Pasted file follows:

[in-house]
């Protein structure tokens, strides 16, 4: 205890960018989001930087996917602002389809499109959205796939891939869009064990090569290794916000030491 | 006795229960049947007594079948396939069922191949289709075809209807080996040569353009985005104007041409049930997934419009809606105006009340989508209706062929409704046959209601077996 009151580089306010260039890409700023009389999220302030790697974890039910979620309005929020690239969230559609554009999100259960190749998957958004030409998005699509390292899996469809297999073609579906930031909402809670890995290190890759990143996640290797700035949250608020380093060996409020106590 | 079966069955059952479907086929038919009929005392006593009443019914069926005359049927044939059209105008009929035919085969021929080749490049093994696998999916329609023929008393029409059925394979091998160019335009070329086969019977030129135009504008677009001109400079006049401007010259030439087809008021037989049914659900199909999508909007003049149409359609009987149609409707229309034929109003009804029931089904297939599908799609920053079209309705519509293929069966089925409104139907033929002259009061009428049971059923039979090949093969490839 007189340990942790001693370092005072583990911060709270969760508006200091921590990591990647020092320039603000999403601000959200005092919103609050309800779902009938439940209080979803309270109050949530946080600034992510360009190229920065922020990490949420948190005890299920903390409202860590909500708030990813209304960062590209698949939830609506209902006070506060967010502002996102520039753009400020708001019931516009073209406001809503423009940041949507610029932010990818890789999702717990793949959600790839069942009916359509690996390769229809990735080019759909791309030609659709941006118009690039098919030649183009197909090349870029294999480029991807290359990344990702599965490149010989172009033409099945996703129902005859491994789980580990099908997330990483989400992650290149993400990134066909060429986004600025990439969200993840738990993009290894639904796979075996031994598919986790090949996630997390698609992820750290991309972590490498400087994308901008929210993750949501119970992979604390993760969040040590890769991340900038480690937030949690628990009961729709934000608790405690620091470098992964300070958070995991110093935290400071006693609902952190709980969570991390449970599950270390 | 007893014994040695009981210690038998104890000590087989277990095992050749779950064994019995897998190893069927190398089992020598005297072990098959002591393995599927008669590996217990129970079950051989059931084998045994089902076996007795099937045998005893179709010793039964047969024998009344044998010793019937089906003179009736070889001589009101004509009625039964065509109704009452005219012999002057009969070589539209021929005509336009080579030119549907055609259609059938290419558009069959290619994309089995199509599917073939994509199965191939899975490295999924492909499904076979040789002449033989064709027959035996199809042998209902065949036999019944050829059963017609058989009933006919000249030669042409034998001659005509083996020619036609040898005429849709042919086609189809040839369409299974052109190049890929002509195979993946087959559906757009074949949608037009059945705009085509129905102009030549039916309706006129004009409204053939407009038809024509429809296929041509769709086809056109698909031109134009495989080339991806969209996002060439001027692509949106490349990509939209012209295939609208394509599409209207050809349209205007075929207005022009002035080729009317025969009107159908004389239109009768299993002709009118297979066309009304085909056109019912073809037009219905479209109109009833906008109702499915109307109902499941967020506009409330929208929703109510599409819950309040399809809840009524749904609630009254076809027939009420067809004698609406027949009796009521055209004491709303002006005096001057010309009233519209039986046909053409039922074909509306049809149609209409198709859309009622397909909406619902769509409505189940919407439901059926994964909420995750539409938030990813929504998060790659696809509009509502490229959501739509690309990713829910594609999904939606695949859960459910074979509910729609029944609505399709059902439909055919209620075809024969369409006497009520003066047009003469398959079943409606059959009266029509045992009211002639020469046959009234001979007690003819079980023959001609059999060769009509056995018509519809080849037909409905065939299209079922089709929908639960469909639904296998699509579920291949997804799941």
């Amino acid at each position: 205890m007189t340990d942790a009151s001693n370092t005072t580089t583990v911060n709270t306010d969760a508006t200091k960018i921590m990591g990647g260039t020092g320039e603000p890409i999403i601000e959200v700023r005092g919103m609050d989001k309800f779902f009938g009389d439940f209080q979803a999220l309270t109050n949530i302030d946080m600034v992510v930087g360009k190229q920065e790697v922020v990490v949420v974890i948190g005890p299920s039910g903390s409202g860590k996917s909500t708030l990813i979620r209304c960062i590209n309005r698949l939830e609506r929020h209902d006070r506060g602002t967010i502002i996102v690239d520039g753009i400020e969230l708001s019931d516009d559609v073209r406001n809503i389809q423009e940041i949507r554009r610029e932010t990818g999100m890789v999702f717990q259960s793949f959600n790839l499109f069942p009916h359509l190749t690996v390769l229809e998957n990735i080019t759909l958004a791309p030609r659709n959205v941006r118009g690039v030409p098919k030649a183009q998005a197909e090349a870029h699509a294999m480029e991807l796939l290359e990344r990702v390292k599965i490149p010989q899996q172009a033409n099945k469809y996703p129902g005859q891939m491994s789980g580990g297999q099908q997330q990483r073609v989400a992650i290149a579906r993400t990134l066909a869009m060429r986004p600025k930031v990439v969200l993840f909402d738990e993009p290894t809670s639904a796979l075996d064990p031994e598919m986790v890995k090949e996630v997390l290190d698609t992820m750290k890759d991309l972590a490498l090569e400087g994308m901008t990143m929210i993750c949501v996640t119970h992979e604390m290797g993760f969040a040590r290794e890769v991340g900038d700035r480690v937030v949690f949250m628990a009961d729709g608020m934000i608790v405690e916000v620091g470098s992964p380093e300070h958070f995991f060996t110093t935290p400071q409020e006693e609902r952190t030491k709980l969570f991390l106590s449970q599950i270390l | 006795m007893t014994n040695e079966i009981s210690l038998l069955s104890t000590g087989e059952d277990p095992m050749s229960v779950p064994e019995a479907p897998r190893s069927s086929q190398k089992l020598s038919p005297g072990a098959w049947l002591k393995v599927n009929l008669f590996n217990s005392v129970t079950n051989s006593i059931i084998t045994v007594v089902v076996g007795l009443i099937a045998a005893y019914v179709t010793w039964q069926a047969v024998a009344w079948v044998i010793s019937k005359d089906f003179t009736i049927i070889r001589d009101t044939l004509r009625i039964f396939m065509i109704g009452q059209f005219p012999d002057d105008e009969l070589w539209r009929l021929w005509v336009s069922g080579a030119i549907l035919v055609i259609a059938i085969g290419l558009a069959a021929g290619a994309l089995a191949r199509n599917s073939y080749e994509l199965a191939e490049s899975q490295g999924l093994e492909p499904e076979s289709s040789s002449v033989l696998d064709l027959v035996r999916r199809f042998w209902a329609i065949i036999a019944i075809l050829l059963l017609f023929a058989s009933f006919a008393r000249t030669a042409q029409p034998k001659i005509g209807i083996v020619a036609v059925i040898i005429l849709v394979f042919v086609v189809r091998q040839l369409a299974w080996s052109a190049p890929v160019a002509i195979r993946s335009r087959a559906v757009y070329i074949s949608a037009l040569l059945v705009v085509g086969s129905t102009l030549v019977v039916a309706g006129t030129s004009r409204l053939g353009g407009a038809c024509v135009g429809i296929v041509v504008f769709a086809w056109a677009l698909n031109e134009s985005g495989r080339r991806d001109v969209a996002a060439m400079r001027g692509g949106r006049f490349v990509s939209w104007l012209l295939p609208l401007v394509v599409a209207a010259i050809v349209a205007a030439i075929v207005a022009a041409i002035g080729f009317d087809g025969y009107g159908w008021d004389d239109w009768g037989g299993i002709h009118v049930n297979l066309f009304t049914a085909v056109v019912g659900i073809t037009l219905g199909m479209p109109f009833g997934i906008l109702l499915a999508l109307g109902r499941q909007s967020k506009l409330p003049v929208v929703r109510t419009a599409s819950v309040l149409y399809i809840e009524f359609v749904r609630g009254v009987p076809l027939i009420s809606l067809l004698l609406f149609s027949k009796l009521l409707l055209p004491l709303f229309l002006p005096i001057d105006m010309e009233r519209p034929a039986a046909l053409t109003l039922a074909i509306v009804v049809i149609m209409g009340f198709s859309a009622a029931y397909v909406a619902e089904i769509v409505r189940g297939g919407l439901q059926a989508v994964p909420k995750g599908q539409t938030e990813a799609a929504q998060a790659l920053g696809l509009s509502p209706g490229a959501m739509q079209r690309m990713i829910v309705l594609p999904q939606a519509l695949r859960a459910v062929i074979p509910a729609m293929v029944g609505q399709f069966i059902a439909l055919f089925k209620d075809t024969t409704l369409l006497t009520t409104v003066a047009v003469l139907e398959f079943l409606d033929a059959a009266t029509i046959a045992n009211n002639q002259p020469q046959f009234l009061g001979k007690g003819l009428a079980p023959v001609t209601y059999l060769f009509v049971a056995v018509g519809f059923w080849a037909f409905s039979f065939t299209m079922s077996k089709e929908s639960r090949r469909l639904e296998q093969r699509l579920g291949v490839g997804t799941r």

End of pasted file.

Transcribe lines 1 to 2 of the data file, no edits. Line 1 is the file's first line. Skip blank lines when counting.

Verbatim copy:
[in-house]
């Protein structure tokens, strides 16, 4: 205890960018989001930087996917602002389809499109959205796939891939869009064990090569290794916000030491 | 006795229960049947007594079948396939069922191949289709075809209807080996040569353009985005104007041409049930997934419009809606105006009340989508209706062929409704046959209601077996 009151580089306010260039890409700023009389999220302030790697974890039910979620309005929020690239969230559609554009999100259960190749998957958004030409998005699509390292899996469809297999073609579906930031909402809670890995290190890759990143996640290797700035949250608020380093060996409020106590 | 079966069955059952479907086929038919009929005392006593009443019914069926005359049927044939059209105008009929035919085969021929080749490049093994696998999916329609023929008393029409059925394979091998160019335009070329086969019977030129135009504008677009001109400079006049401007010259030439087809008021037989049914659900199909999508909007003049149409359609009987149609409707229309034929109003009804029931089904297939599908799609920053079209309705519509293929069966089925409104139907033929002259009061009428049971059923039979090949093969490839 007189340990942790001693370092005072583990911060709270969760508006200091921590990591990647020092320039603000999403601000959200005092919103609050309800779902009938439940209080979803309270109050949530946080600034992510360009190229920065922020990490949420948190005890299920903390409202860590909500708030990813209304960062590209698949939830609506209902006070506060967010502002996102520039753009400020708001019931516009073209406001809503423009940041949507610029932010990818890789999702717990793949959600790839069942009916359509690996390769229809990735080019759909791309030609659709941006118009690039098919030649183009197909090349870029294999480029991807290359990344990702599965490149010989172009033409099945996703129902005859491994789980580990099908997330990483989400992650290149993400990134066909060429986004600025990439969200993840738990993009290894639904796979075996031994598919986790090949996630997390698609992820750290991309972590490498400087994308901008929210993750949501119970992979604390993760969040040590890769991340900038480690937030949690628990009961729709934000608790405690620091470098992964300070958070995991110093935290400071006693609902952190709980969570991390449970599950270390 | 007893014994040695009981210690038998104890000590087989277990095992050749779950064994019995897998190893069927190398089992020598005297072990098959002591393995599927008669590996217990129970079950051989059931084998045994089902076996007795099937045998005893179709010793039964047969024998009344044998010793019937089906003179009736070889001589009101004509009625039964065509109704009452005219012999002057009969070589539209021929005509336009080579030119549907055609259609059938290419558009069959290619994309089995199509599917073939994509199965191939899975490295999924492909499904076979040789002449033989064709027959035996199809042998209902065949036999019944050829059963017609058989009933006919000249030669042409034998001659005509083996020619036609040898005429849709042919086609189809040839369409299974052109190049890929002509195979993946087959559906757009074949949608037009059945705009085509129905102009030549039916309706006129004009409204053939407009038809024509429809296929041509769709086809056109698909031109134009495989080339991806969209996002060439001027692509949106490349990509939209012209295939609208394509599409209207050809349209205007075929207005022009002035080729009317025969009107159908004389239109009768299993002709009118297979066309009304085909056109019912073809037009219905479209109109009833906008109702499915109307109902499941967020506009409330929208929703109510599409819950309040399809809840009524749904609630009254076809027939009420067809004698609406027949009796009521055209004491709303002006005096001057010309009233519209039986046909053409039922074909509306049809149609209409198709859309009622397909909406619902769509409505189940919407439901059926994964909420995750539409938030990813929504998060790659696809509009509502490229959501739509690309990713829910594609999904939606695949859960459910074979509910729609029944609505399709059902439909055919209620075809024969369409006497009520003066047009003469398959079943409606059959009266029509045992009211002639020469046959009234001979007690003819079980023959001609059999060769009509056995018509519809080849037909409905065939299209079922089709929908639960469909639904296998699509579920291949997804799941």